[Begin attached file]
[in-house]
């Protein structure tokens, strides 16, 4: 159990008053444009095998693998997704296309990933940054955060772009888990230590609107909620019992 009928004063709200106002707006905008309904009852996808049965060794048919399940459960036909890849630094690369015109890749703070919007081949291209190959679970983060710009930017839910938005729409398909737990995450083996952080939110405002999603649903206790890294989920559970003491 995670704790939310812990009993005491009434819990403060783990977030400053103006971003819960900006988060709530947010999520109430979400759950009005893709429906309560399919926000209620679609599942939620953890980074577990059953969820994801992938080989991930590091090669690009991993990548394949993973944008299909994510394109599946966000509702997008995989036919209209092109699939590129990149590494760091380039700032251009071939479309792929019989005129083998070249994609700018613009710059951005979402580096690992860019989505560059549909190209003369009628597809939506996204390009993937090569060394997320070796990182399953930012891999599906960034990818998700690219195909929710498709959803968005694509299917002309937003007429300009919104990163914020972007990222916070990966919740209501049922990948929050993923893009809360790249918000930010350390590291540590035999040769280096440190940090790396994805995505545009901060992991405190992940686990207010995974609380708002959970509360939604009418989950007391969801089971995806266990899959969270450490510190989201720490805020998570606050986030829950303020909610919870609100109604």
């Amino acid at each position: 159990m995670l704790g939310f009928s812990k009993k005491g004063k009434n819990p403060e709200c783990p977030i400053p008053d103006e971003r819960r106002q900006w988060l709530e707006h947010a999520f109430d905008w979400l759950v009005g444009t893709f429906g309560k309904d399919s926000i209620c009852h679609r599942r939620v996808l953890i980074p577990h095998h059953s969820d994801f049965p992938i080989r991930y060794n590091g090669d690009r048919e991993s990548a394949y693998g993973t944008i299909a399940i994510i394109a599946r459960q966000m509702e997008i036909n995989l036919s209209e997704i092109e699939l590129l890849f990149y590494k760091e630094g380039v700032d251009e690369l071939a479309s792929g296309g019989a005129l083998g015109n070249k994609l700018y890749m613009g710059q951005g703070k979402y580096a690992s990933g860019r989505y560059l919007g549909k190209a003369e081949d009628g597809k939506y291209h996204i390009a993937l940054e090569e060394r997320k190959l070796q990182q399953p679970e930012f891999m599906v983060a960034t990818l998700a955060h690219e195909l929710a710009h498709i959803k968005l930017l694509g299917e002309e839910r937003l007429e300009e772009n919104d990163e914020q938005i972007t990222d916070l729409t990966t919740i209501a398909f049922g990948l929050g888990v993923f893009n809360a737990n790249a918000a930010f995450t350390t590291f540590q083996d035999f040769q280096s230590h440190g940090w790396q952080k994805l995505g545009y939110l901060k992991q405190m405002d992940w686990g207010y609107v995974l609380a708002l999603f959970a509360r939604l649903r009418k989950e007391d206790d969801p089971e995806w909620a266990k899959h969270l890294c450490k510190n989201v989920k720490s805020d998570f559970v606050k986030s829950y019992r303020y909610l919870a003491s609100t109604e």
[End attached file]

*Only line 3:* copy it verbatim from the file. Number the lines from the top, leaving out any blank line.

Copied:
């Amino acid at each position: 159990m995670l704790g939310f009928s812990k009993k005491g004063k009434n819990p403060e709200c783990p977030i400053p008053d103006e971003r819960r106002q900006w988060l709530e707006h947010a999520f109430d905008w979400l759950v009005g444009t893709f429906g309560k309904d399919s926000i209620c009852h679609r599942r939620v996808l953890i980074p577990h095998h059953s969820d994801f049965p992938i080989r991930y060794n590091g090669d690009r048919e991993s990548a394949y693998g993973t944008i299909a399940i994510i394109a599946r459960q966000m509702e997008i036909n995989l036919s209209e997704i092109e699939l590129l890849f990149y590494k760091e630094g380039v700032d251009e690369l071939a479309s792929g296309g019989a005129l083998g015109n070249k994609l700018y890749m613009g710059q951005g703070k979402y580096a690992s990933g860019r989505y560059l919007g549909k190209a003369e081949d009628g597809k939506y291209h996204i390009a993937l940054e090569e060394r997320k190959l070796q990182q399953p679970e930012f891999m599906v983060a960034t990818l998700a955060h690219e195909l929710a710009h498709i959803k968005l930017l694509g299917e002309e839910r937003l007429e300009e772009n919104d990163e914020q938005i972007t990222d916070l729409t990966t919740i209501a398909f049922g990948l929050g888990v993923f893009n809360a737990n790249a918000a930010f995450t350390t590291f540590q083996d035999f040769q280096s230590h440190g940090w790396q952080k994805l995505g545009y939110l901060k992991q405190m405002d992940w686990g207010y609107v995974l609380a708002l999603f959970a509360r939604l649903r009418k989950e007391d206790d969801p089971e995806w909620a266990k899959h969270l890294c450490k510190n989201v989920k720490s805020d998570f559970v606050k986030s829950y019992r303020y909610l919870a003491s609100t109604e």